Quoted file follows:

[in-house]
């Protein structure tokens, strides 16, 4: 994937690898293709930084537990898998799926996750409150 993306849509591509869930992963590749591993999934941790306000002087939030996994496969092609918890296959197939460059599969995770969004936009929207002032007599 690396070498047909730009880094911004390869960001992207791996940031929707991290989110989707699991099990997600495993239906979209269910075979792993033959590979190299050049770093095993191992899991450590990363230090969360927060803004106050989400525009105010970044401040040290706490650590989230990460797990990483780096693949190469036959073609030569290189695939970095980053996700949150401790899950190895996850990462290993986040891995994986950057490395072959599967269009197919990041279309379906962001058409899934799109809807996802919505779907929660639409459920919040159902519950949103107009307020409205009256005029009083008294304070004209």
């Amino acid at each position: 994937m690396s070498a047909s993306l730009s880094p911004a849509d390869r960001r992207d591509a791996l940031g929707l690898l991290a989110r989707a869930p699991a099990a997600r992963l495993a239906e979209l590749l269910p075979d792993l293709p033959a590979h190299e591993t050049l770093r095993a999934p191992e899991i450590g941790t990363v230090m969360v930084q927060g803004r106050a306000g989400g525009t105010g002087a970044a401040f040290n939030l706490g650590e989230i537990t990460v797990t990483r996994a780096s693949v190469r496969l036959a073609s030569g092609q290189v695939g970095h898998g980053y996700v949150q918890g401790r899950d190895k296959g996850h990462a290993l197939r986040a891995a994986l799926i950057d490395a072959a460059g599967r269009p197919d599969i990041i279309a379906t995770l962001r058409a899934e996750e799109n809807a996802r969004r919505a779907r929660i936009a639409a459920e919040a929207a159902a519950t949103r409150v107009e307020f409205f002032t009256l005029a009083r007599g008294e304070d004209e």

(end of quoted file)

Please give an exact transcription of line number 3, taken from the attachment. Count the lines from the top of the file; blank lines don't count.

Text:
């Amino acid at each position: 994937m690396s070498a047909s993306l730009s880094p911004a849509d390869r960001r992207d591509a791996l940031g929707l690898l991290a989110r989707a869930p699991a099990a997600r992963l495993a239906e979209l590749l269910p075979d792993l293709p033959a590979h190299e591993t050049l770093r095993a999934p191992e899991i450590g941790t990363v230090m969360v930084q927060g803004r106050a306000g989400g525009t105010g002087a970044a401040f040290n939030l706490g650590e989230i537990t990460v797990t990483r996994a780096s693949v190469r496969l036959a073609s030569g092609q290189v695939g970095h898998g980053y996700v949150q918890g401790r899950d190895k296959g996850h990462a290993l197939r986040a891995a994986l799926i950057d490395a072959a460059g599967r269009p197919d599969i990041i279309a379906t995770l962001r058409a899934e996750e799109n809807a996802r969004r919505a779907r929660i936009a639409a459920e919040a929207a159902a519950t949103r409150v107009e307020f409205f002032t009256l005029a009083r007599g008294e304070d004209e």